Boat Insurance: The Questions to Ask
We get a lot of calls from first time boat insurance buyers who are overwhelmed by the options available and don’t have a clear understanding of what it is boat insurance offers. It’s really important you understand what it is you are buying and you should choose a provider who takes the time to make sure you are clear on the options.
Below is a list of the most important questions you should ask when you are shopping for boat insurance. A good marine insurance provider should be able to clearly answer these questions for you.
1. If I have a total loss, for example the boat is stolen, what will I get for my boat?
This is the most important question you ask because it tells you whether you have a policy that will give you a depreciated value for your boat, called Actual Cash Value (ex. you paid $25,000 for the boat and will only get $15,000 when it’s stolen), or you will get an Agreed Value (ex. you get the $25,000 you insured the boat for).
2. If I have a partial loss, for example I hit a rock and damage the stern drive, will you use aftermarket or rebuilt parts to repair it?
The answer to this questions tells you if you will get new parts only for any repairs that need to be made following a claim. New parts are better because you could get the manufacturer’s warranty on those parts.
3. If I choose not to lock up my boat or trailer or I forget one day and my boat is stolen will the theft still be covered?
This question is asking about theft restrictions in the fine print of a policy. You are asking if there are any conditions you need to know about.
4. Do I have to store my boat in a locked building?
This questions is pretty self explanatory. Again, you are asking about conditions on the policy.
5. If I purchase a $2 million liability limit, does this mean the $2 million extends to watersports?
Not all boat insurance providers extend the liability limit to watersports and some don’t even offer coverage for watersports on certain classes of watercraft (ex. personal watercraft).
6. Does the $2 million extend to pollution liability?
You are asking what would happen if you hit a rock, sank and released oil or gas, causing environmental damage or needing a wreck removal. Would the policy respond with the $2 million liability limit or is the liability amount reduced in this instance. Most people don’t think about this kind of a claim, but environmental cleanup is a huge bill.
7. What happens if you are injured by a boater who doesn’t have insurance?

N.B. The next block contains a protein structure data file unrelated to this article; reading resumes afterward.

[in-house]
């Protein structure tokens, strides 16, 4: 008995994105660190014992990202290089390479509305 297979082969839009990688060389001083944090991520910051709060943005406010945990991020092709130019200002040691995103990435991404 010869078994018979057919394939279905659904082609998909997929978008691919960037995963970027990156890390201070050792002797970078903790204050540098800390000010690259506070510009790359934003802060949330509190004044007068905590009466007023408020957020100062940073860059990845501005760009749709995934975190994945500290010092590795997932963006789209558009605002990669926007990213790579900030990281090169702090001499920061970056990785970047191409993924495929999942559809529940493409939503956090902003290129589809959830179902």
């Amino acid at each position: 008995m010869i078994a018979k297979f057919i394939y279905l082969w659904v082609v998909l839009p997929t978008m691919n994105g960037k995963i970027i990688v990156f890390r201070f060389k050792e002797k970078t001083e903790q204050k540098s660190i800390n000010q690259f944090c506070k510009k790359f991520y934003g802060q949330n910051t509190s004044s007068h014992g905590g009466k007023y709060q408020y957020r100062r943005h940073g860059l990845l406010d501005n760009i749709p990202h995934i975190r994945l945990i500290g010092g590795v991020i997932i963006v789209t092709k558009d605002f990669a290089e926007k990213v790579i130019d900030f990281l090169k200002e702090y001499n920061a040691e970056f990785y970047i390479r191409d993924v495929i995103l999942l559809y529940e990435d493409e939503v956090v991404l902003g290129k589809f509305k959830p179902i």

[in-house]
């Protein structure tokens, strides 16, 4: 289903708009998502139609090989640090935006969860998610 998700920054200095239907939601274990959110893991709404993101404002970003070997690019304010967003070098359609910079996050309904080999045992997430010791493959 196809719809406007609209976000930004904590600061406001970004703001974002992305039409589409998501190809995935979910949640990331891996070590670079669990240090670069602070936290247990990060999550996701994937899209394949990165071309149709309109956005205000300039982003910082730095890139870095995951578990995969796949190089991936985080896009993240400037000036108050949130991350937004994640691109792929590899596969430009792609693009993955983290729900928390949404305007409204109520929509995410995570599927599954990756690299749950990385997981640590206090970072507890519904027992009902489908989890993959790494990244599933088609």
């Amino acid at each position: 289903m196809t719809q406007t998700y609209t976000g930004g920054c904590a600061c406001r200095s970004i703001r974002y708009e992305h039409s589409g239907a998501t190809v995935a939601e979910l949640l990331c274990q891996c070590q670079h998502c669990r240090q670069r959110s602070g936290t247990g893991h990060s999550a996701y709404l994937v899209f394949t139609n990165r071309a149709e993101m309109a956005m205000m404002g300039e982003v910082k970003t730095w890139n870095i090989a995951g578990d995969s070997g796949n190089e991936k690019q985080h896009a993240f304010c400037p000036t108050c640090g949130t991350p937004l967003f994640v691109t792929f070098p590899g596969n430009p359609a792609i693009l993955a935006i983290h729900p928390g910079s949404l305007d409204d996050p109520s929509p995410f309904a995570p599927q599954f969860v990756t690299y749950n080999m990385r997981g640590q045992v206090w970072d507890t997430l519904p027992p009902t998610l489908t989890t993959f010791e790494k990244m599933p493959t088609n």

Here you are asking about ‘uninsured boater’ coverage. Boat insurance is not mandatory in Ontario and there are a lot of boaters who don’t carry insurance. If you are injured by one of these boaters your compensation is limited to how deep their pockets are. In other words, you aren’t guaranteed to receive any substantial compensation and may be left paying for your medical expenses yourself, or worse left without an income if you can’t return to work. You want to make sure that the liability limit you have paid for on your boat policy will respond if an uninsured boaters causes damage or injury. You want your $2 million liability limit to be available to you to cover your expenses.
8. Does the policy cover Emergency Towing?
If you run out of gas, have a mechanical breakdown or the battery goes dead and you need to call a local marina for a tow, will your insurance policy cover the cost? A good marine policy will have Emergency Towing coverage.
9. If I have a claim on my boat does it affect any of my other insurance policies like my house policy?
You are asking about ‘Separation of Risk’, something most consumers don’t think about. This is a question you want to be sure to ask, particularly if you are talking to the broker who handles your home insurance policy. If you attach your boat to your home insurance policy you want to be careful that a claim on your boat does not affect that home policy. For example, you have your boat on your home policy as a rider and it’s stolen. You no longer have a boat, but you are paying for that claim on your home insurance policy.
This list is not exhaustive but it does highlight the key areas of a sound marine insurance policy. When you are doing your shopping, ask the questions. A good marine insurance provider should be able to answer them clearly. Not all policies are the same and, while price is important, it certainly shouldn’t be the only thing you ask.